Continuing criticism after homes approval
The county council's planning system continues to come in for criticism after a decision to approve a controversial housing scheme in Amble.
As previously reported by the Gazette, an outline bid for six homes and detached garages on land north of Gloster Hill was approved by a majority of the members of Northumberland County Council’s planning and performance committee last month, despite concerns about the site’s location on a hillside next to an area prone to flooding.
On the stability issue, planning officers explained that the NPPF (National Planning Policy Framework) provides guidance that it is the responsibility of the developer to cope with that.
In terms of flooding, it is officer opinion that the site can accommodate six dwellings in the area that is not in the medium-risk zone. The road would be, but that is not as ‘vulnerable’, while an escape route would be provided at the rear.
The approval of the scheme has already come in for criticism, but this week, Gloster Hill resident Ann Burke hit out, saying: “My problem is the farce of planning law and the totally political decisions taken by planning committees.”
She added: “I read with interest in last week’s Gazette about the performance of the planning authority in Northumberland. My observation is that we have very inexperienced officers, planning decisions being made on political grounds and authorities passing the problem from one to the next so that the decision is not their problem.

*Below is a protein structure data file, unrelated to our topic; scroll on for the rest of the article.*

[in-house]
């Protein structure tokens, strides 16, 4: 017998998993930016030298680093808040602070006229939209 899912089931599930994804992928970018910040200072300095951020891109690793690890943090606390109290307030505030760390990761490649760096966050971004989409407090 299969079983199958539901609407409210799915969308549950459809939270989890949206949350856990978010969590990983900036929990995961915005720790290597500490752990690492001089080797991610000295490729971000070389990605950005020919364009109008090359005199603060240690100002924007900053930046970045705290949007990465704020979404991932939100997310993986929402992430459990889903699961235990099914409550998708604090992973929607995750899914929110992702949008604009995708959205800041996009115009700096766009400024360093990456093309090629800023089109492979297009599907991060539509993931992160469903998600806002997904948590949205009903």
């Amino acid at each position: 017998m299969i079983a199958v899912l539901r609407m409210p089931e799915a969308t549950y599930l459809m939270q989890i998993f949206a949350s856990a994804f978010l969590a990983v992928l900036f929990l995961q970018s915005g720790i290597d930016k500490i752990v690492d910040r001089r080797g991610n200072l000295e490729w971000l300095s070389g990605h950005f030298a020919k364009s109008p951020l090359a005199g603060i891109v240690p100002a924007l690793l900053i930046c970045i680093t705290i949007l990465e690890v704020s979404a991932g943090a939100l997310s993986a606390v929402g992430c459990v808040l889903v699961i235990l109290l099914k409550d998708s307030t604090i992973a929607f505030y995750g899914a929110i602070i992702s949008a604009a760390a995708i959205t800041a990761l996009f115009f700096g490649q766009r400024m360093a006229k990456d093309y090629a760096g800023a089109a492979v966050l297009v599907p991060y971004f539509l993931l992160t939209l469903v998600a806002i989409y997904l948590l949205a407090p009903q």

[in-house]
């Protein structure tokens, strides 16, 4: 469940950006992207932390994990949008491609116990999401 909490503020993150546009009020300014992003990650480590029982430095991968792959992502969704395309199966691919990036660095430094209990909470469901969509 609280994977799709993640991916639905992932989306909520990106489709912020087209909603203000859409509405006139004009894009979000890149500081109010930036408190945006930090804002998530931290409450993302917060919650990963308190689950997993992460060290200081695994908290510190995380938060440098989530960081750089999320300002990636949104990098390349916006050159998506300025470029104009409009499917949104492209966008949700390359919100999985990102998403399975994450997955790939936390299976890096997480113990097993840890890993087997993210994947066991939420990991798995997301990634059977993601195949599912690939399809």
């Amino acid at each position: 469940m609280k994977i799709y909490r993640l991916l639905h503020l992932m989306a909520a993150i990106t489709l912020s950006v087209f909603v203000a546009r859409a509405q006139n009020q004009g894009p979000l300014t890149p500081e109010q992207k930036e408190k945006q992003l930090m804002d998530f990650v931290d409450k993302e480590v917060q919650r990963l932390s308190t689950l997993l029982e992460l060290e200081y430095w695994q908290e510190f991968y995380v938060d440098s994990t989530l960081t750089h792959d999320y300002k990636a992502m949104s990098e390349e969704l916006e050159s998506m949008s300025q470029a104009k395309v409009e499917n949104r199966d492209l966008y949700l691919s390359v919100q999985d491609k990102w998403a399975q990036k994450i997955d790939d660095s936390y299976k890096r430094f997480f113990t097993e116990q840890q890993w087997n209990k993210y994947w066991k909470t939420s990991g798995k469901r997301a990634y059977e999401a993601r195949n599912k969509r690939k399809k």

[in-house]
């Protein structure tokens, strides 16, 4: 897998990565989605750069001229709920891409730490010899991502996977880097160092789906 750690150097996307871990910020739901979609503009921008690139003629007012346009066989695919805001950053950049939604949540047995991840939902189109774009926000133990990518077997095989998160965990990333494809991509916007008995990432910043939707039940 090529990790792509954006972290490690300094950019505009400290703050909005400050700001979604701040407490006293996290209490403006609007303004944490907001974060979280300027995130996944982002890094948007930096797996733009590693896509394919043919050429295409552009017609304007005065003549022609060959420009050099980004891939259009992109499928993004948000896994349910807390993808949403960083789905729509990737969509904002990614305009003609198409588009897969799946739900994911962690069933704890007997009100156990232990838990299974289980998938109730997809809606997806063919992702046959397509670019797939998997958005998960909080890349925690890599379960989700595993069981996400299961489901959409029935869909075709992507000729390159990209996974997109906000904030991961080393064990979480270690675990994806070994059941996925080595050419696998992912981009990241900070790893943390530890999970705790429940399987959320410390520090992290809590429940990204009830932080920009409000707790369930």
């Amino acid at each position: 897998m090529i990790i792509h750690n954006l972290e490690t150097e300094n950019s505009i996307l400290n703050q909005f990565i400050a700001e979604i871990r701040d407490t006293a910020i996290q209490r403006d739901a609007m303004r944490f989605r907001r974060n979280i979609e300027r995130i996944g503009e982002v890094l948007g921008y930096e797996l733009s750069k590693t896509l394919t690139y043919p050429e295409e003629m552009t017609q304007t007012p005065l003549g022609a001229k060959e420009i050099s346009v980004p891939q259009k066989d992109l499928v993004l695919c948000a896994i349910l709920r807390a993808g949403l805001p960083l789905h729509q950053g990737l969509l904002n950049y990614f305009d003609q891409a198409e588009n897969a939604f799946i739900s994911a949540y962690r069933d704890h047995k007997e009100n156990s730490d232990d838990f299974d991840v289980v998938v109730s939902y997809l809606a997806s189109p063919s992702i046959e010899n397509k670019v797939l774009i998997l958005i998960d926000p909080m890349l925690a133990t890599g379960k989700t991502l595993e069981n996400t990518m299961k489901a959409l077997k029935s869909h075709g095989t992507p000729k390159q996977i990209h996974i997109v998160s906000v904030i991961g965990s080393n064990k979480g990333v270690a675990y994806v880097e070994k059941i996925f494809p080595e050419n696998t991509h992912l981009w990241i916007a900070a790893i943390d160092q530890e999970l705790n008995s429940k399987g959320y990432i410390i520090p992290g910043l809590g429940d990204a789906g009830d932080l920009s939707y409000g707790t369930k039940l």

“Come on director of planning and economy, I agree your committees need to be sorted out, let us stop the north/south political divide, and let us stop statistics and performance overriding common sense, surely you have a duty to the residents of Northumberland that they are safe in their homes?”
Jeff Watson, councillor for Amble West with Warkworth, spoke against the scheme and later criticised the decision. Now, he has written to the leader of the county council to voice his concerns.
He said: “I understand why the council considered the planning process needed overhauling and has introduced a new system to reduce the time it took in processing applications, but if councillors always take the advice of planning officers and use no personal judgement for fear of financial implications then one has to ask, what is the point of the hearings in the first place?”
A council spokeswoman said: “Planning operates within a legal framework and all decisions must be robust. Decisions must also enable appropriate growth and development in the county. Over the last year, we have successfully reviewed the planning service which has streamlined and improved the decision-making process and turned around the time taken to determine applications.
“The service is properly funded and site visits are arranged where the committee needs to gain further information on a specific issue or to assist them in gaining a better understanding of the proposal. Appeals against planning decisions can be costly to the council and that is why it is important to ensure that decisions are taken properly.
“Planning committees are politically balanced and include members from across Northumberland. Committee members receive training on planning law and planning policy and make decisions in a politically-neutral manner.”